Kelley Baggerly. Courtesy photo
I love connecting with people in person and online. I started following an Athabascan barber and hairdresser, Kelley Baggerly, on Instagram (@kelleycuts). I enjoy seeing her adventures in Alaska, the work she does and times spent with family and friends. I reached out to learn more about her and she graciously agreed to an interview for the Athabascan Woman Blog.
Kelley is Koyukon Athabascan and was born and raised for most of her childhood in Fairbanks, Alaska. Her late mother, Thelma Cline, was from Nulato, Alaska. Her father, Tim Cline, came up to Alaska from Novato, California to teach music. Her maternal grandparents were Janet and Robert Stanley of Nulato. Kelley is a single mother of two children ages five and seven. She loves spending time with my family in Anchorage. Kelley enjoys being outside hiking, snowboarding and photography.
Kelley Baggerly and children. Courtesy photo
Kelley is constantly pushing to keep some of her Athabascan traditions alive by eating Alaska Native foods. She reads stories to her children, encourages them to get involved in Native events in Anchorage. Her son, Kaiyuh Nokinba, has a Koyukon Athabascan name. It was important to her to give her first child an Athabascan name so he always knew how proud we are of his Alaska Native heritage.
Kelley shares her love of music with her father. She feels her father’s love for music really brought the community of Nulato together. Kelley says, “I really think he impacted a lot of Native youth through his teaching and love for music.” At 18 years old, she got two small tattoos on her wrist in honor of her love of music; they were a small treble and bass clef.
Kelley Baggerly. Courtesy photo
Kelley continued to get other tattoos to signify different parts of her life, like her struggles and accomplishments, and to remember ones she has lost. Her love of tattoos continues and her most recent ones are some roses on her elbow she got Valentine’s Day. Kelley says, “They really are just a map of my life.”
At 17 years old, Kelley faced the devastating loss of her mother. Her family has helped her through that loss and in her current life as a single mother. She appreciates her supportive family and network in Anchorage. Kelley says, “Being able to count on them has helped me overcome the struggles of parenting alone.”
Kelley cut her brother’s hair on a barber’s chair from the 1890’s originally from the SS Nenana (a steamboat now in Pioneer Park in Fairbanks). Courtesy photo
Kelley earned her hairdresser’s license in 2008 from the Academy of Hair Design. She worked as a hairdresser for about four years. Then, she became more interested in men’s haircutting and styling. She got a job at a barbershop on Joint Base Elmendorf–Richardson (JBER) in 2012 to gain more experience on barbering skills. At that point, she was hooked and decided to switch her career from hairdressing to barbering. Nowadays, you can book appointments with her at the Razor Barbershop in Anchorage (907-349-2889).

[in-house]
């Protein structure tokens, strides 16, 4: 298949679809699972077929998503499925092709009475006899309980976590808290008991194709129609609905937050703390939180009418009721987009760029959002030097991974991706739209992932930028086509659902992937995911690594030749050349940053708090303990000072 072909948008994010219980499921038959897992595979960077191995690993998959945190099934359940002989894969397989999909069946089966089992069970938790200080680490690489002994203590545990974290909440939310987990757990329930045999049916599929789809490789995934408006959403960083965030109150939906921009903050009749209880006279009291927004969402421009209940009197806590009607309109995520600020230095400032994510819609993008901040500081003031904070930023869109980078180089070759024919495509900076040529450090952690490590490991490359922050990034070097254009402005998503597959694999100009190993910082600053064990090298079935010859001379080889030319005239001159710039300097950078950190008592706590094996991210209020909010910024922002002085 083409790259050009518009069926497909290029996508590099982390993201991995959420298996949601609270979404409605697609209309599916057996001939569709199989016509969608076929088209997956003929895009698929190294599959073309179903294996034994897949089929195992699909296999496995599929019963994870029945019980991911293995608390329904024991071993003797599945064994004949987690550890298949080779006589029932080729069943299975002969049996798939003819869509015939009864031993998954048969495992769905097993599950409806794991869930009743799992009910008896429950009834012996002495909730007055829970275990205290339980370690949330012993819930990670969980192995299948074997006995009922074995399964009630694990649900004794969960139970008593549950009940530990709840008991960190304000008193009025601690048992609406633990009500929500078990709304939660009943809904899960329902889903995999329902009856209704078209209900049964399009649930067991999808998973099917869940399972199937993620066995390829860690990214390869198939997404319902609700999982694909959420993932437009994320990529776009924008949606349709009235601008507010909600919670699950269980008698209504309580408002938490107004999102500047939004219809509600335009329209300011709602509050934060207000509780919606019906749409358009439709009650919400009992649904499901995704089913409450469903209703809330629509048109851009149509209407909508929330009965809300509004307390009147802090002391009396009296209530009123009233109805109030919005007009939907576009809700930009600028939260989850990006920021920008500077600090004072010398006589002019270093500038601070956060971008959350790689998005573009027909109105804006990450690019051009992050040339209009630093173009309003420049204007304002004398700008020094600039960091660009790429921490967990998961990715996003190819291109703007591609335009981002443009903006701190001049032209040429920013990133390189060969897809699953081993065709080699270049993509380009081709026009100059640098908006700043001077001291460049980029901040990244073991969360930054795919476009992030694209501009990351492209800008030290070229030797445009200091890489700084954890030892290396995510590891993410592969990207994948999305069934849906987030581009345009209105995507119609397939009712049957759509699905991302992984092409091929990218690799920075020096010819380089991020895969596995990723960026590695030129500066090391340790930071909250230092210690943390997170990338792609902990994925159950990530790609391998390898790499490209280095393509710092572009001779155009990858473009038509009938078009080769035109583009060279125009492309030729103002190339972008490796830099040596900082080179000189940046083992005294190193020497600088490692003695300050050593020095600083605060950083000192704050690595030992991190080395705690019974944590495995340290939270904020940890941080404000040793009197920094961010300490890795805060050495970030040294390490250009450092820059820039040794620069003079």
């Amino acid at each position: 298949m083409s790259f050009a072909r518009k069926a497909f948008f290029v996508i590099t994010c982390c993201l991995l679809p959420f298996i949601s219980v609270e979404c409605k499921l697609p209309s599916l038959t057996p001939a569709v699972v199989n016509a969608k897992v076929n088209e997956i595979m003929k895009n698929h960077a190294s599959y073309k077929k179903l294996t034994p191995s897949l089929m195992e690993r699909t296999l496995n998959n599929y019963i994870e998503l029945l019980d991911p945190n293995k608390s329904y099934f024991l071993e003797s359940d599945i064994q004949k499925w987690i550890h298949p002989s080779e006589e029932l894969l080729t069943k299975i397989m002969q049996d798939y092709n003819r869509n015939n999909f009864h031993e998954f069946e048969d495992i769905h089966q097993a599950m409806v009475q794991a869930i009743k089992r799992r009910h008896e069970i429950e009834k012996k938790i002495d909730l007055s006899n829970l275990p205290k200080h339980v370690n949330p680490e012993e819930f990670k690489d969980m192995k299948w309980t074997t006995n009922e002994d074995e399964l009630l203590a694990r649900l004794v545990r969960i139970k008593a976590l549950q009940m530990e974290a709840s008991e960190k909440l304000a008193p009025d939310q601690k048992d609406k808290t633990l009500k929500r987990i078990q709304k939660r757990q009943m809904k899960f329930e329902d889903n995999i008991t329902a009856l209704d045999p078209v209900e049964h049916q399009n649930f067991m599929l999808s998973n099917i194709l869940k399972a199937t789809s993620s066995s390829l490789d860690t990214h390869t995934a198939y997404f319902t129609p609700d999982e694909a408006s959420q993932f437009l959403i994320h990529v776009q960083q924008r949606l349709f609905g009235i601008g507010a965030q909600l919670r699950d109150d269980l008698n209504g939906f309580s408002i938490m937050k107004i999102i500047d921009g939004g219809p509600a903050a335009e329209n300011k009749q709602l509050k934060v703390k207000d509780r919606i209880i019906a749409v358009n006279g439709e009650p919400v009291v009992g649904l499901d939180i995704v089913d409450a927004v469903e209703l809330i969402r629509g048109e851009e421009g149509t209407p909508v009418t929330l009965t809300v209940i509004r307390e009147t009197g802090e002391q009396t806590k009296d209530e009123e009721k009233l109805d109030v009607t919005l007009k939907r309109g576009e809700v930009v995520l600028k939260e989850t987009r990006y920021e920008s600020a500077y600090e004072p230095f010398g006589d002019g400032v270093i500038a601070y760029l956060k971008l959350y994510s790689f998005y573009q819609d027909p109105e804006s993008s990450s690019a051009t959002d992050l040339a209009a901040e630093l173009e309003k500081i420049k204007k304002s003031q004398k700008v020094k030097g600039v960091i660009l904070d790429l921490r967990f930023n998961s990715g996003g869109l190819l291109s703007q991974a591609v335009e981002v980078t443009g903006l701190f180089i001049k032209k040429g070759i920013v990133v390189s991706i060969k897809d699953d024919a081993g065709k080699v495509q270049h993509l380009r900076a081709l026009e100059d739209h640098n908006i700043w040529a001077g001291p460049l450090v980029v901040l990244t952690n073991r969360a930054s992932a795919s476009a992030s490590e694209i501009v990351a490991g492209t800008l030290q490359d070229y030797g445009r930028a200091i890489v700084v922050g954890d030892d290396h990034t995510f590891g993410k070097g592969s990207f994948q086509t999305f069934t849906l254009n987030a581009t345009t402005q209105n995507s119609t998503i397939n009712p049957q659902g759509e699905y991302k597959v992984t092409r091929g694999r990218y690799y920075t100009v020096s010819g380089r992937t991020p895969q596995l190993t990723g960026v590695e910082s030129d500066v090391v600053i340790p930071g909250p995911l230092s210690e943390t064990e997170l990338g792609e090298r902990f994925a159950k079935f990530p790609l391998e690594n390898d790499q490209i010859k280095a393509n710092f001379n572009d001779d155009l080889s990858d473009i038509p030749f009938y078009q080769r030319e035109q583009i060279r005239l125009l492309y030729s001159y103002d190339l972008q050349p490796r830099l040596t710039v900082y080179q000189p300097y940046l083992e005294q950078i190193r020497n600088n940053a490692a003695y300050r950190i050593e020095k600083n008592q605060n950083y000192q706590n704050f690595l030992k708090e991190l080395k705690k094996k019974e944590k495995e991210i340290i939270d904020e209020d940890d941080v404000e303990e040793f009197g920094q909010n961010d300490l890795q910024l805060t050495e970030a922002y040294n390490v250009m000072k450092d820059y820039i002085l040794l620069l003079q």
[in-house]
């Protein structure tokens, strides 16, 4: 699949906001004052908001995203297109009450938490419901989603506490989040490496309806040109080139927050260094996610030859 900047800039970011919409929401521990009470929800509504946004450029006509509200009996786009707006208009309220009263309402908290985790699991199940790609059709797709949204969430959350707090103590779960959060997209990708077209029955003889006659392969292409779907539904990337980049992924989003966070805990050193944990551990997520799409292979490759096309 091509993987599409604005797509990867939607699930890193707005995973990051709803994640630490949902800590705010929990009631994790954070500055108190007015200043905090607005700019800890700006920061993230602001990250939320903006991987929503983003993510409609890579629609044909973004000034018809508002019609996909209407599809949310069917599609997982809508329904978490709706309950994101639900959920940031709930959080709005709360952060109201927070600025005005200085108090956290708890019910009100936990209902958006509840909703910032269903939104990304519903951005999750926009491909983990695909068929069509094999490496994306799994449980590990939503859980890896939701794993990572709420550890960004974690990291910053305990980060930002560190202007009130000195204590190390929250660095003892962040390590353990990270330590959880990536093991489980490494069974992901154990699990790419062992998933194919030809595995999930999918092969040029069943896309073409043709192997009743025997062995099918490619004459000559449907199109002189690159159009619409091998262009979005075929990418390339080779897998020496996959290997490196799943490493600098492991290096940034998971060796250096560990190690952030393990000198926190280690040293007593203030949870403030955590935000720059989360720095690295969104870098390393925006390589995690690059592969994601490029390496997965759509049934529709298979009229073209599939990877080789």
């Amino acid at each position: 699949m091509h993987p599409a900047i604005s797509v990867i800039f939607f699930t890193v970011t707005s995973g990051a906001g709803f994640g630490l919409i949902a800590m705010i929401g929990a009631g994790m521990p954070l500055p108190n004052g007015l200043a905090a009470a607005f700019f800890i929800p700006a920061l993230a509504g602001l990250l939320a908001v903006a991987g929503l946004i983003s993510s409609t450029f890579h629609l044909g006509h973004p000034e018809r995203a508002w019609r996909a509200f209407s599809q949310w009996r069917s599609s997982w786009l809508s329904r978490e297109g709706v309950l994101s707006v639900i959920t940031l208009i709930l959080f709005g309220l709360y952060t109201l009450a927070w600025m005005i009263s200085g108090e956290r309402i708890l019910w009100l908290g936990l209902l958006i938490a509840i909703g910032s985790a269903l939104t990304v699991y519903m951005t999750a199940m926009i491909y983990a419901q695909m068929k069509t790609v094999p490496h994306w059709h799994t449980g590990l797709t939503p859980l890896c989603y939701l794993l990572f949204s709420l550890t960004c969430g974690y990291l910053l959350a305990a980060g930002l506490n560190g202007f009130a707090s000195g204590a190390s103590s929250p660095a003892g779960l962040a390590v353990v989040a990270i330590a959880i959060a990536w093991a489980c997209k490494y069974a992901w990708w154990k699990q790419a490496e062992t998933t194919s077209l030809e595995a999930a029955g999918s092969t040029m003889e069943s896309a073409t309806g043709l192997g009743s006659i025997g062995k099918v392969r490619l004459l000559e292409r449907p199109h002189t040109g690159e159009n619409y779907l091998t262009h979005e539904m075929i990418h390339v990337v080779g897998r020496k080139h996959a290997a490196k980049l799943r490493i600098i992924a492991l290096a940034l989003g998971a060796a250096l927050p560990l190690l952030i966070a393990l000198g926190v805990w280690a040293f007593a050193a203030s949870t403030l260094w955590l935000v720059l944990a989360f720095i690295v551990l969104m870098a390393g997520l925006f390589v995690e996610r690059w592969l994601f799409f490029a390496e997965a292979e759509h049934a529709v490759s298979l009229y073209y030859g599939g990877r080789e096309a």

In 2015, Kelley took the plunge and completed the hours to retake her state boards to become a licensed barber. She explained that being able to do straight razor shaves and use the straight razor on haircuts and designs is what sets a barber apart from a hairdresser. Kelley says, “The amount of skill that goes into barbering really drew me in, and the huge amount of talent in this industry really excited me.”
Kelley loves helping her clients look extra fresh. Courtesy photo
Being a successful business owner and being able to support her family is important to Kelley. It was not easy to accomplish and there were times when she made almost nothing cutting hair, but she persevered. Kelley is glad she stuck with it and continued to build relationships with clients. She has a chair rental at the current shop she works in and has an established clientele. Kelley says, “My clients are amazing. I would literally be nothing if none of them believed in me and trusted me to be consistent with their services behind the chair.”
“My advice for anyone getting into the industry is to stick it out, have self-discipline, and remember that hard work goes a long way!” – Kelley Baggerly, Koyukon Athabascan
Kelley encourages people to follow their dreams and says, “Education is key, never stop learning or pushing yourself.” She always knew she would work with people, but she did not realize how much she would love barbering. Barbering brought her a sense of community in Anchorage and beyond. She has begun to establish relationships with other barbers and hairdressers in other states.
Kelley, Willy (owner of Razor Barbershop) and co-worker Ryan at Hairpalooza. Courtesy photo
Kelley recently attended Hairpalooza at the Razor Barbershop in San Antonio, Texas. Hairpalooza was a combination of a hair show and a competition. Kelley says, “While I didn’t compete, I was able to go behind the scenes and meet all the judges and teachers of the class we took the next day.”
Kelley says, “My love for this trade has opened many doors for me and has also given me to the opportunity to give back.” She has done haircuts for many local events with other local businesses. She volunteers to give free cuts to people in need when she can.
Kudos to Kelley for overcoming challenges and following her dreams with hard work and perseverance. I know it is not easy raising two children on her own and she is doing a great job raising and supporting them. Thank you Kelley for sharing your story and being an inspiration to others!